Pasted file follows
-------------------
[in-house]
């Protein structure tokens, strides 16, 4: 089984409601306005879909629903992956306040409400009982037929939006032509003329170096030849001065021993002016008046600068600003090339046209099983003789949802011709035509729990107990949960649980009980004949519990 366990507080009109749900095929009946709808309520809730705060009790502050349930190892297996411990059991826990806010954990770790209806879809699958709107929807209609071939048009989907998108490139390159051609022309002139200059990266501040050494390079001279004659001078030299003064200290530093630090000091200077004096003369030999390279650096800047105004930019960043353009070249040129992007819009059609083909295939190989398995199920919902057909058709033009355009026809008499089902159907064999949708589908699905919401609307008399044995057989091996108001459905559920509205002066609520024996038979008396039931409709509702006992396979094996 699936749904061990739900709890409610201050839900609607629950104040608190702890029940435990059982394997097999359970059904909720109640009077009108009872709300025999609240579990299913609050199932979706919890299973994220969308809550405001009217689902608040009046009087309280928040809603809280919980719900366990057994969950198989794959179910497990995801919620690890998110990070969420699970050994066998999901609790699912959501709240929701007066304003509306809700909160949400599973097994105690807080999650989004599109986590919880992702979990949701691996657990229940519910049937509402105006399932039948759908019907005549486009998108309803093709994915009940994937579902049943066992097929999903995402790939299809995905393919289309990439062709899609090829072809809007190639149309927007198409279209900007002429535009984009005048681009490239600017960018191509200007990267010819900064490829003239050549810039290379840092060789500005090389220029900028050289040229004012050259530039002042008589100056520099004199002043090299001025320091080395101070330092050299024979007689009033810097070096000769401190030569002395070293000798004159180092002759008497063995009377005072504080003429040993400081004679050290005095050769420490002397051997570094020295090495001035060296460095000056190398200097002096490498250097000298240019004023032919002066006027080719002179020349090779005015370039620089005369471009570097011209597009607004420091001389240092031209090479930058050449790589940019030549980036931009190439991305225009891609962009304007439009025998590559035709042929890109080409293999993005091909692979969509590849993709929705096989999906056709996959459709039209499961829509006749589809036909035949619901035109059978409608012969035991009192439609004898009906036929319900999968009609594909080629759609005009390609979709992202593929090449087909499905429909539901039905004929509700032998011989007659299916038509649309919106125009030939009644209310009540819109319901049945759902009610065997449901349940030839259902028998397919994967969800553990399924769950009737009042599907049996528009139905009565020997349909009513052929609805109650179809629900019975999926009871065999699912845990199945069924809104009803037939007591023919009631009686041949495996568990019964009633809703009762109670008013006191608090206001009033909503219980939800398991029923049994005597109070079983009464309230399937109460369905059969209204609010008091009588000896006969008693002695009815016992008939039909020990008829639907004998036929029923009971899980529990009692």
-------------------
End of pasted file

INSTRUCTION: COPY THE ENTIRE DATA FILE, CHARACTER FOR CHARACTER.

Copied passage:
[in-house]
């Protein structure tokens, strides 16, 4: 089984409601306005879909629903992956306040409400009982037929939006032509003329170096030849001065021993002016008046600068600003090339046209099983003789949802011709035509729990107990949960649980009980004949519990 366990507080009109749900095929009946709808309520809730705060009790502050349930190892297996411990059991826990806010954990770790209806879809699958709107929807209609071939048009989907998108490139390159051609022309002139200059990266501040050494390079001279004659001078030299003064200290530093630090000091200077004096003369030999390279650096800047105004930019960043353009070249040129992007819009059609083909295939190989398995199920919902057909058709033009355009026809008499089902159907064999949708589908699905919401609307008399044995057989091996108001459905559920509205002066609520024996038979008396039931409709509702006992396979094996 699936749904061990739900709890409610201050839900609607629950104040608190702890029940435990059982394997097999359970059904909720109640009077009108009872709300025999609240579990299913609050199932979706919890299973994220969308809550405001009217689902608040009046009087309280928040809603809280919980719900366990057994969950198989794959179910497990995801919620690890998110990070969420699970050994066998999901609790699912959501709240929701007066304003509306809700909160949400599973097994105690807080999650989004599109986590919880992702979990949701691996657990229940519910049937509402105006399932039948759908019907005549486009998108309803093709994915009940994937579902049943066992097929999903995402790939299809995905393919289309990439062709899609090829072809809007190639149309927007198409279209900007002429535009984009005048681009490239600017960018191509200007990267010819900064490829003239050549810039290379840092060789500005090389220029900028050289040229004012050259530039002042008589100056520099004199002043090299001025320091080395101070330092050299024979007689009033810097070096000769401190030569002395070293000798004159180092002759008497063995009377005072504080003429040993400081004679050290005095050769420490002397051997570094020295090495001035060296460095000056190398200097002096490498250097000298240019004023032919002066006027080719002179020349090779005015370039620089005369471009570097011209597009607004420091001389240092031209090479930058050449790589940019030549980036931009190439991305225009891609962009304007439009025998590559035709042929890109080409293999993005091909692979969509590849993709929705096989999906056709996959459709039209499961829509006749589809036909035949619901035109059978409608012969035991009192439609004898009906036929319900999968009609594909080629759609005009390609979709992202593929090449087909499905429909539901039905004929509700032998011989007659299916038509649309919106125009030939009644209310009540819109319901049945759902009610065997449901349940030839259902028998397919994967969800553990399924769950009737009042599907049996528009139905009565020997349909009513052929609805109650179809629900019975999926009871065999699912845990199945069924809104009803037939007591023919009631009686041949495996568990019964009633809703009762109670008013006191608090206001009033909503219980939800398991029923049994005597109070079983009464309230399937109460369905059969209204609010008091009588000896006969008693002695009815016992008939039909020990008829639907004998036929029923009971899980529990009692």